A little more than a month ago I received an email that read: “Hello Rabbi Pollack, Once again I am writing you about my quest of meeting all the female Rabbis that contributed to the Women’s Torah Commentary . So far I have met 36 Rabbis and look forward to meeting you. I am going to be in your area the first week of July 2012 and was hoping that you would be available to meet with me and sign my book…. Bonny Katz.”
As it happened this week I am serving on faculty at our regional URJ camp, GUCI, so when Bonny and her husband Ian drove through, they honored me my stopping here to meet and I signed her book. This is a quest she has been on for quite some time. It’s not easy to meet up with 54 female rabbis who live all across North America. I was really thrilled and honored to be a part of Bonny’s quest. It has been very exciting to be a part of a Torah commentary that has all female rabbinic contributors. And as one of the writers, I hope to be able to inspire women and men, with our teachings on the parashiot.
At camp this session our theme is “Partners with God”. We’ve been looking at this from many aspects, and one of the shiurim (lessons) this week that particularly resonated with our campers is the concept of what it means to be a leader and a role model. We examined the idea of being a great leader, but not a great role model, and what it takes to be a role model, from a Jewish perspective, not just in the Torah, but how we can strive to live our own lives as role models.
As rabbis, naturally, we are expected to be role models, in all aspects, not just in Jewish practice, but in everything that we do. One of the great things about being at camp is that I sit with campers in programs, at meals, in shiur, and get out there and do activities with them in the camp setting, not in an office, or behind a desk. We’re all sweating together this week in shorts and t-shirts in the 100 degree heat, we’re dancing at song session, and cheering, praying together, eating together, and having conversations that are meaningful and important – about God and Judaism, and what it means to be a Jew today, especially in places where there aren’t many other Jewish kids in their schools. The other night I led a lights out program for cabin 3. I brought my guitar and sang some of my favorite songs, and the girls asked me questions – how long have you been a rabbi, what is the scariest thing that ever happened to you, what is your favorite camp song, who are your role models. The kinds of questions that maybe they don’t ask their own rabbi at home, but here at camp, these are the important questions.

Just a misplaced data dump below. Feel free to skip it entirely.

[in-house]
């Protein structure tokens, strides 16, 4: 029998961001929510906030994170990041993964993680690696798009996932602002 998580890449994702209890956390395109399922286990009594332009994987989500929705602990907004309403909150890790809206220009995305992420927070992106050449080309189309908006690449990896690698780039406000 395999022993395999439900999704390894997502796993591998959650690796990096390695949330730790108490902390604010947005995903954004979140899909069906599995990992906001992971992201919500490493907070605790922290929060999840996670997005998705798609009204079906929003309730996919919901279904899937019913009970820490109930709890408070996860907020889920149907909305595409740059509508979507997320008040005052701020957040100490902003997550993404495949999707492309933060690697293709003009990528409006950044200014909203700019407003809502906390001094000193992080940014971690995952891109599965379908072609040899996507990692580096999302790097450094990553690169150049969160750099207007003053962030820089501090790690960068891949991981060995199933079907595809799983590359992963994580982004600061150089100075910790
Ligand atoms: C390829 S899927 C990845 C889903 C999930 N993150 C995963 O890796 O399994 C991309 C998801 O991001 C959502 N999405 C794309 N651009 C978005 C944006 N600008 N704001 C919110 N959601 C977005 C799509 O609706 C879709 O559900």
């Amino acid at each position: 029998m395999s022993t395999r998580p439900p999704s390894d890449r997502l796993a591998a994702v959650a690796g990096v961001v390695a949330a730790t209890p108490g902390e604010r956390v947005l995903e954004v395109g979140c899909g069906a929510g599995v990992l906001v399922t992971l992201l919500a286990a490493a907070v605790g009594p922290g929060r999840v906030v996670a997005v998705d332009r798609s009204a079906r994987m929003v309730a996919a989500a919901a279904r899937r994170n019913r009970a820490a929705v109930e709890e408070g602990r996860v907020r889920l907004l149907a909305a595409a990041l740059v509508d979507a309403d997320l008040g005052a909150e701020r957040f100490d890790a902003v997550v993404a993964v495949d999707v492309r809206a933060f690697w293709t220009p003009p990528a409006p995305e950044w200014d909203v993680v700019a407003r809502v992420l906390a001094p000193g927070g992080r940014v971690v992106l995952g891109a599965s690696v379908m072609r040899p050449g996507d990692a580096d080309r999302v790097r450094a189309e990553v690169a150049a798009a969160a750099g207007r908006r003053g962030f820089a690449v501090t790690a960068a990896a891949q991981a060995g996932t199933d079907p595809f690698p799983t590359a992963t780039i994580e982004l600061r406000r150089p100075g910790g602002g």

The girls of cabin 3 didn’t seem at all surprised to have a female rabbi doing their lights out program, probably because they see both female and male rabbis at camp every year. It’s something that I still find amazing, because when I was their age, there weren’t many female rabbis at all. In Tefillah (worship services) this week, I’ve also been reflecting on how much stayed the same and how much has changed. We are singing many of the same melodies for prayers that we sang at camp, even as newer beautiful melodies have been added. Back when I was a camper, there was a vigorous debate over whether or not to include the Imahot (matriarchs) in the Avot prayer. Today, the Avot v’Imahot is a given. The debate today is over whether Leah comes before Rachel in the liturgy. All of this made Bonny’s quest even more amazing and inspiring for me.
When I was a camper Bonny’s quest wouldn’t even have been possible. There were not enough female rabbis back then to have had 54 writers on the parashiot. The questions we are asking and the discussions we are having today may be some of the same questions and discussions, but they are different because women’s voices are added to the mix. As I hugged her before she left, I told Bonny that I want to hear more about her journey as it continues – I know she will have some wonderful stories to tell.
Rabbi Audrey S. Pollack is the rabbi of Temple Israel in West Lafayette, Indiana. She is the Midwest Regional Representative of the Women’s Rabbinic Network, a founding member of the Indiana Voices of Women leadership and spirituality group, and a writer of feminist midrash who enjoys singing and playing guitar.